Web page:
While the company’s insights are a great starting point, make sure you run the numbers to see exactly how the different services perform for your company’s particular industry and audience. Chieruzzi would expect nothing less!
A substantial enough data set to back one idea isn’t enough to ensure success with Facebook ads, and it’s financially prudent for businesses to take this strategy of thorough testing, despite what seems like a high cost. “Facebook wants to run ads that work and generate clicks,” Chieruzzi explained. “The more your ad is clicked, the lower your cost per click will be, thus allowing you to maximize your return.”
Another important piece of advice for businesses is to watch ad frequency as measured against success. “The frequency is basically the average number of times a unique user has seen your ad,” Chieruzzi explained. “The first time some users may have missed it, the second time they may have been too busy to click on it, but after 10 times they have seen it without clicking on it they are probably not interested.”
It’s another metric that supports the need for constant data analysis. “If you reach a frequency higher than 10-15, you’d better refresh your ads or change your target audience,” he said. He’s learned that businesses should always be ready and able to switch up their game, so that they are always pushing for better results from Facebook ads.
Data in a Broader Strategy
Even though AdEspresso is focused on a very particular slice of the marketing pie, Chieruzzi understands how the whole delicious pastry comes together. Even though having your Facebook advertising plans complement your other marketing ventures is crucial, the social side needs to be treated as the different beast that it is. Chieruzzi compared Facebook Ads with Google AdWords as an example.
“With search ads, you’re fulfilling an immediate user need,” he explained. “When users search for ‘romance books,’ you already know what they want to buy.” Facebook requires a different approach since search isn’t the driver of identifying your audience. “With Facebook ads, you’re not sure what the user needs right now, but you can be very specific about who your user should be.”
That’s another reason why his call for constant testing and finessing of Facebook ad strategy is an effective strategy. Data helps brands fill in the details of who their ideal targets are, and it goes beyond the basic demographics of age and gender. What are your audience’s interests? What music do they enjoy? Are they college graduates? Do they hold certain jobs? The more you know about them, the more likely you’ll be able to make your target audience aware of your brand through Facebook.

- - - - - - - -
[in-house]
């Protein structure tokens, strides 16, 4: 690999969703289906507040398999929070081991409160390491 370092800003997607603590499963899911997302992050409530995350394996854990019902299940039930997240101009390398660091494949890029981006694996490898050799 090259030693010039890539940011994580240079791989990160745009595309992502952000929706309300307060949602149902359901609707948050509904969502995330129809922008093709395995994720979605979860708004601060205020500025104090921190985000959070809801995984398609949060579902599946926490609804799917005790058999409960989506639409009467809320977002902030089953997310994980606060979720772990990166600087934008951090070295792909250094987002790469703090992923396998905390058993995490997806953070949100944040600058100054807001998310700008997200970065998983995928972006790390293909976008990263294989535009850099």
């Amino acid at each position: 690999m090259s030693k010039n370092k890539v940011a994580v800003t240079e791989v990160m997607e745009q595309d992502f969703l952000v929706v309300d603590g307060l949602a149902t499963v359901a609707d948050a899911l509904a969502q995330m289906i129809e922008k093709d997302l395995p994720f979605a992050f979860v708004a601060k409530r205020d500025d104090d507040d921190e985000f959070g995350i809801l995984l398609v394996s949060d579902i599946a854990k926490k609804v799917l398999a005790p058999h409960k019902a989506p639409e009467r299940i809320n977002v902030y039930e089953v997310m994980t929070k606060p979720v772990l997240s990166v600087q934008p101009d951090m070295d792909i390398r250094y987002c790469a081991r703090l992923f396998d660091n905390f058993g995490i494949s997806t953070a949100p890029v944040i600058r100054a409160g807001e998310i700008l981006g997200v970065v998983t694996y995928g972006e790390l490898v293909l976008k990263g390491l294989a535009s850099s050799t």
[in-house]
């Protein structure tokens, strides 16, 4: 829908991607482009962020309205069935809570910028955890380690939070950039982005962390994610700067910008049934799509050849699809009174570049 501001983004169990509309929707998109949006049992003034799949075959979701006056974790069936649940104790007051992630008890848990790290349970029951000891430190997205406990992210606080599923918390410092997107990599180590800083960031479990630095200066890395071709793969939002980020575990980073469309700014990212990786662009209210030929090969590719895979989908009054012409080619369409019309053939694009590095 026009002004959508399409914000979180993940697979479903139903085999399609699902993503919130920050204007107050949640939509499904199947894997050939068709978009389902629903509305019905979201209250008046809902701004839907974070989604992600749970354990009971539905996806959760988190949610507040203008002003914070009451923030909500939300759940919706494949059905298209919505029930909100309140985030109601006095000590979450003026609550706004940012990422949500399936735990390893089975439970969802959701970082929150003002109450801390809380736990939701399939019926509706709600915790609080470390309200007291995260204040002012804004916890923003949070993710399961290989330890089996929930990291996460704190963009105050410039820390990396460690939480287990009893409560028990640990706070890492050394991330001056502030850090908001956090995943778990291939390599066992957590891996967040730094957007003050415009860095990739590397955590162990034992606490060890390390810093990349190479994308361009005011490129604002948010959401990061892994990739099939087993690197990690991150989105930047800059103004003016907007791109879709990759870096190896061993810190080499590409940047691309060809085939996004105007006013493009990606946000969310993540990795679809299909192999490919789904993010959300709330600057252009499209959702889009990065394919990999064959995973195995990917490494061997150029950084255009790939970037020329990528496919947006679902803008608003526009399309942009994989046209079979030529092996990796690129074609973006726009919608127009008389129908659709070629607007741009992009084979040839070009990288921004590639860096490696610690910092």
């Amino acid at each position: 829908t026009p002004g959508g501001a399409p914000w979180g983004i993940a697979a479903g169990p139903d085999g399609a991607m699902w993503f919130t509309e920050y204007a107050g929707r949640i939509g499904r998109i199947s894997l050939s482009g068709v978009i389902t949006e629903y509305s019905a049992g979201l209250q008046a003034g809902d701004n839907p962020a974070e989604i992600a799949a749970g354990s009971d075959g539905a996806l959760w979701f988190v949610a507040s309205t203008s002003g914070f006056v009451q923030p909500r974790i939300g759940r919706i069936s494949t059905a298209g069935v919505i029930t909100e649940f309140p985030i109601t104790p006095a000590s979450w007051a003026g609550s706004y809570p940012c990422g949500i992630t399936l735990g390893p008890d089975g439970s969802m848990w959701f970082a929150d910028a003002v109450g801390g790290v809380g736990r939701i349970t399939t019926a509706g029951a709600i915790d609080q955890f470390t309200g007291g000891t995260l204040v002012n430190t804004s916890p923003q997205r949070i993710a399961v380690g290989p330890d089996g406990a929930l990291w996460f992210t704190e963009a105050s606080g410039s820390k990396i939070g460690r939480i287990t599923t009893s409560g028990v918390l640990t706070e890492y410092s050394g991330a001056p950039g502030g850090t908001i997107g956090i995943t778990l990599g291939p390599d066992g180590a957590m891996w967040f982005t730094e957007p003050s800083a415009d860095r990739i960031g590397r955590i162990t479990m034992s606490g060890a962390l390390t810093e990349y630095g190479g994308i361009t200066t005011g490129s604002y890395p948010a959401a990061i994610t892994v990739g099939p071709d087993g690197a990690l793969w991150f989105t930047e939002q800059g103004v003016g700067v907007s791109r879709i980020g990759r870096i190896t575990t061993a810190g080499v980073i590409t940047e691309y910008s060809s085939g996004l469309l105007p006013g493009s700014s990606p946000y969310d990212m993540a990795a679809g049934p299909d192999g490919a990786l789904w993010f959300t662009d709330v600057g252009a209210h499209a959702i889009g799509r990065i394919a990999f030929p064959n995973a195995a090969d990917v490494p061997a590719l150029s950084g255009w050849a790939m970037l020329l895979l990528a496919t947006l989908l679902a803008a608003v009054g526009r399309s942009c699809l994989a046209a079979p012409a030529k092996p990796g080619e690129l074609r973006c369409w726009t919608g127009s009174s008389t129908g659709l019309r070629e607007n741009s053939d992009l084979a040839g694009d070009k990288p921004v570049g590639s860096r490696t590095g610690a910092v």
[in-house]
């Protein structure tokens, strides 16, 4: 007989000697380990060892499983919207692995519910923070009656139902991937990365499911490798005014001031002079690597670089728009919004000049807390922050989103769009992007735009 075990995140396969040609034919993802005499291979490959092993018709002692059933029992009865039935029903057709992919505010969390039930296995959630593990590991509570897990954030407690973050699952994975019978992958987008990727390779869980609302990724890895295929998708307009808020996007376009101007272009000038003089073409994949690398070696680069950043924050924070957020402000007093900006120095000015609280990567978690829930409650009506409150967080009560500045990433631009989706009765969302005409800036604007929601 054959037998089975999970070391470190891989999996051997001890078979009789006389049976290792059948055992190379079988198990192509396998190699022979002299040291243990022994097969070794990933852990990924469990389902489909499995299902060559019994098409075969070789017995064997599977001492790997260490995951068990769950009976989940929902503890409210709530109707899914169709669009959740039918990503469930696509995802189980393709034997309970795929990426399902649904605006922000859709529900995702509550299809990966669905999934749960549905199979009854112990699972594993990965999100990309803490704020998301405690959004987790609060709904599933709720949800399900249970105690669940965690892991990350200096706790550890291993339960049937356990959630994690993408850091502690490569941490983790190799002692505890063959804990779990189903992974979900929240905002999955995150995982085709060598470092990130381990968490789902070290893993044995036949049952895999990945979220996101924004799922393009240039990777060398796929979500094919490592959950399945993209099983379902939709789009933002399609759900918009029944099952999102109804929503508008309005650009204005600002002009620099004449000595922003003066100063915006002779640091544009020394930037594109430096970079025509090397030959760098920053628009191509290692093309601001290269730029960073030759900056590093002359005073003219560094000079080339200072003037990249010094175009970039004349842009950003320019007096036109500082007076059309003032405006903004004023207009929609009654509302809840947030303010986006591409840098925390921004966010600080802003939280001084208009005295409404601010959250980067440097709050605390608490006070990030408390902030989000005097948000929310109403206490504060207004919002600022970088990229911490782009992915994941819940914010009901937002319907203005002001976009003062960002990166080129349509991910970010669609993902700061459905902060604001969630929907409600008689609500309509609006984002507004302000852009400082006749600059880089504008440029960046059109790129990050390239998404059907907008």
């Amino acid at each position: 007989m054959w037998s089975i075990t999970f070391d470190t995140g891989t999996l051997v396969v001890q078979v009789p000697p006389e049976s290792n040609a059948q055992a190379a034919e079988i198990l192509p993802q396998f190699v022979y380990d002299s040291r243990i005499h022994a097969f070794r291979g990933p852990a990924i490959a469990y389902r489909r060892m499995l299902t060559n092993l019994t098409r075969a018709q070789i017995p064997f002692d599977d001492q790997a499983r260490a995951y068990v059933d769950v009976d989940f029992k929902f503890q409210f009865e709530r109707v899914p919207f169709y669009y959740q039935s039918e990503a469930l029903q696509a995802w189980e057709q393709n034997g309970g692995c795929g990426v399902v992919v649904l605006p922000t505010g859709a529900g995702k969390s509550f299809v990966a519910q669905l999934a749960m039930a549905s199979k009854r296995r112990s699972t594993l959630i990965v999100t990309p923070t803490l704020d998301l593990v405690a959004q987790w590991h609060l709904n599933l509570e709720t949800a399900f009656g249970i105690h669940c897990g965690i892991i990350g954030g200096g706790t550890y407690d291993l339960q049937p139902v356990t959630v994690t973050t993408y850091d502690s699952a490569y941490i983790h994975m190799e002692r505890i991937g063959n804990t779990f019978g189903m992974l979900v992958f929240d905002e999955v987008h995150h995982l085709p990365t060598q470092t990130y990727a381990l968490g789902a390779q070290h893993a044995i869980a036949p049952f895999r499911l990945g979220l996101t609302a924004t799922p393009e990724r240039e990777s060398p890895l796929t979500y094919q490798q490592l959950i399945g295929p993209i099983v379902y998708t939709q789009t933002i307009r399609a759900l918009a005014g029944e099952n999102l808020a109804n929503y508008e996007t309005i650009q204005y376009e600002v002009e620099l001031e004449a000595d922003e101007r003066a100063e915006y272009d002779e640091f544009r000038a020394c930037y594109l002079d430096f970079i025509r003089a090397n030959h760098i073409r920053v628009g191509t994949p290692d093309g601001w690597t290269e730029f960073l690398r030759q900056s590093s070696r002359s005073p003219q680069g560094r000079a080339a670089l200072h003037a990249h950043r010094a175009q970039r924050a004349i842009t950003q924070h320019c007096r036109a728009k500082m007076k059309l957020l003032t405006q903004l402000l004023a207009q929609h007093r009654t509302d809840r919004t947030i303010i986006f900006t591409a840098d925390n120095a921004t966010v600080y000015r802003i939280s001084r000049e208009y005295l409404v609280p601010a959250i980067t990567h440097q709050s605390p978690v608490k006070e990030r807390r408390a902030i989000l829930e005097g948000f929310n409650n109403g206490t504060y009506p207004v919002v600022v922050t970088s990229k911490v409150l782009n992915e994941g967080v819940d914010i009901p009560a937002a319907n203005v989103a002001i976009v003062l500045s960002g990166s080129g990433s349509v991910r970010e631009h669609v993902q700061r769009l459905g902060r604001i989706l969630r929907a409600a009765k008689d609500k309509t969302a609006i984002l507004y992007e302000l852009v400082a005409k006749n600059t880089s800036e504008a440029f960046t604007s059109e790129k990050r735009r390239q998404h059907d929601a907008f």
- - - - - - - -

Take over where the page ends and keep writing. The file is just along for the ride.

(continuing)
The data diving is equally important to apply to your company’s other marketing initiatives. Chieruzzi supported social and advertising teams working in tandem to ensure that Facebook is just one successful avenue. “In order to keep the consistency of the advertising message, it is important for the social advertising to be strongly connected with the business culture, and integrated with the communication strategy conveyed on the Facebook Page of a brand,” he said.
Don’t underestimate the value of anecdotal data either. “Knowing your target audience may sound trivial, but it’s not,” Chieruzzi said. “The social media team, which is continuously in touch with the fan base of the Facebook Page, is probably the best candidate to indicate the right target audience to show the ads to.” Having a Facebook ad strategy backed by many of your brand’s departments will take advantage of all their various skill sets and strengths for a better overall campaign.
“With so many Facebook Pages competing for a spot in the News Feed, getting the message to your users could be tough if you don’t support it with advertising,” he said. But if you still aren’t convinced that this is the right place for your company to invest ad money, Chieruzzi’s numbers-driven attitude can still offer guidance. “The good thing about Facebook Ads is that you only need a credit card to start using it within minutes,” he said. “The best advice is to give it a try with a limited budget to understand if it is suitable for a given market/product.”
Whatever your brand expects out of Facebook advertising, accompanying that plan with a strong set of analytics can help point you toward success. Numbers also make it easier to be nimble in this marketing sphere, where agility is key to survival. With the right tools, brands can have the data to drive social success in Facebook ads.
Have you had success with Facebook Ads? Let us know in the comments.